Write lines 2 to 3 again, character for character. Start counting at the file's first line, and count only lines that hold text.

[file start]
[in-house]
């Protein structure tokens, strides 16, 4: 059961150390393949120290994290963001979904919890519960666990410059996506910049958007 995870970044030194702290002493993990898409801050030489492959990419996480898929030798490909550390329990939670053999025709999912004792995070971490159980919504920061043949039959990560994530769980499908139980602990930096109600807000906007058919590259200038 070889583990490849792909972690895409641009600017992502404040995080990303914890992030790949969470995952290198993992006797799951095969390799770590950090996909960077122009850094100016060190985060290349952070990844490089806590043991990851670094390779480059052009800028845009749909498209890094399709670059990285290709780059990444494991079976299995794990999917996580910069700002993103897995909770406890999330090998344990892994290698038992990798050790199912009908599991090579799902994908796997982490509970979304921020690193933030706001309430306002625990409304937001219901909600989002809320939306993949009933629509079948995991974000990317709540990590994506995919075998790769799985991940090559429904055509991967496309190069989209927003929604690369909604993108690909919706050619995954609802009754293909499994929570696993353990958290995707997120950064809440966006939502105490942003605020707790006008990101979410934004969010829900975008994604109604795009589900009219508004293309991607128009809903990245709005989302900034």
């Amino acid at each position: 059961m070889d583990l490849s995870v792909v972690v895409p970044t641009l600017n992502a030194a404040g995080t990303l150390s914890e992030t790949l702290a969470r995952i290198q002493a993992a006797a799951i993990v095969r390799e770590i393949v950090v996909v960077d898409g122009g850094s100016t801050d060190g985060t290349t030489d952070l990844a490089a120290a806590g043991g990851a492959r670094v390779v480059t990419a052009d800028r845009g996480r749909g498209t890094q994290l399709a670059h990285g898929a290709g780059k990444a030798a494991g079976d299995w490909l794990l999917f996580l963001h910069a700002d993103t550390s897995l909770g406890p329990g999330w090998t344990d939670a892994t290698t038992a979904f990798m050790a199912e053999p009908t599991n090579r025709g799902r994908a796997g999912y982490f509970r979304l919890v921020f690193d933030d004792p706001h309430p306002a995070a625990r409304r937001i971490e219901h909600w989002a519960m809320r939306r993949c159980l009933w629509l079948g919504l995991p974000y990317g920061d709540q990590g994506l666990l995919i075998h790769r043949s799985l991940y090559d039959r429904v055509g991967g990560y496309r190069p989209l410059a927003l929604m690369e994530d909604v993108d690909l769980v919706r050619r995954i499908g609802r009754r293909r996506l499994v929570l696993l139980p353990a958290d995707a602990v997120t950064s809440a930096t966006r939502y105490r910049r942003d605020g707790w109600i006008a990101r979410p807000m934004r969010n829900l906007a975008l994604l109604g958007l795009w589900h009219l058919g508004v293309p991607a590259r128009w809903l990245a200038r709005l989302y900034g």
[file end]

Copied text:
């Protein structure tokens, strides 16, 4: 059961150390393949120290994290963001979904919890519960666990410059996506910049958007 995870970044030194702290002493993990898409801050030489492959990419996480898929030798490909550390329990939670053999025709999912004792995070971490159980919504920061043949039959990560994530769980499908139980602990930096109600807000906007058919590259200038 070889583990490849792909972690895409641009600017992502404040995080990303914890992030790949969470995952290198993992006797799951095969390799770590950090996909960077122009850094100016060190985060290349952070990844490089806590043991990851670094390779480059052009800028845009749909498209890094399709670059990285290709780059990444494991079976299995794990999917996580910069700002993103897995909770406890999330090998344990892994290698038992990798050790199912009908599991090579799902994908796997982490509970979304921020690193933030706001309430306002625990409304937001219901909600989002809320939306993949009933629509079948995991974000990317709540990590994506995919075998790769799985991940090559429904055509991967496309190069989209927003929604690369909604993108690909919706050619995954609802009754293909499994929570696993353990958290995707997120950064809440966006939502105490942003605020707790006008990101979410934004969010829900975008994604109604795009589900009219508004293309991607128009809903990245709005989302900034």
């Amino acid at each position: 059961m070889d583990l490849s995870v792909v972690v895409p970044t641009l600017n992502a030194a404040g995080t990303l150390s914890e992030t790949l702290a969470r995952i290198q002493a993992a006797a799951i993990v095969r390799e770590i393949v950090v996909v960077d898409g122009g850094s100016t801050d060190g985060t290349t030489d952070l990844a490089a120290a806590g043991g990851a492959r670094v390779v480059t990419a052009d800028r845009g996480r749909g498209t890094q994290l399709a670059h990285g898929a290709g780059k990444a030798a494991g079976d299995w490909l794990l999917f996580l963001h910069a700002d993103t550390s897995l909770g406890p329990g999330w090998t344990d939670a892994t290698t038992a979904f990798m050790a199912e053999p009908t599991n090579r025709g799902r994908a796997g999912y982490f509970r979304l919890v921020f690193d933030d004792p706001h309430p306002a995070a625990r409304r937001i971490e219901h909600w989002a519960m809320r939306r993949c159980l009933w629509l079948g919504l995991p974000y990317g920061d709540q990590g994506l666990l995919i075998h790769r043949s799985l991940y090559d039959r429904v055509g991967g990560y496309r190069p989209l410059a927003l929604m690369e994530d909604v993108d690909l769980v919706r050619r995954i499908g609802r009754r293909r996506l499994v929570l696993l139980p353990a958290d995707a602990v997120t950064s809440a930096t966006r939502y105490r910049r942003d605020g707790w109600i006008a990101r979410p807000m934004r969010n829900l906007a975008l994604l109604g958007l795009w589900h009219l058919g508004v293309p991607a590259r128009w809903l990245a200038r709005l989302y900034g």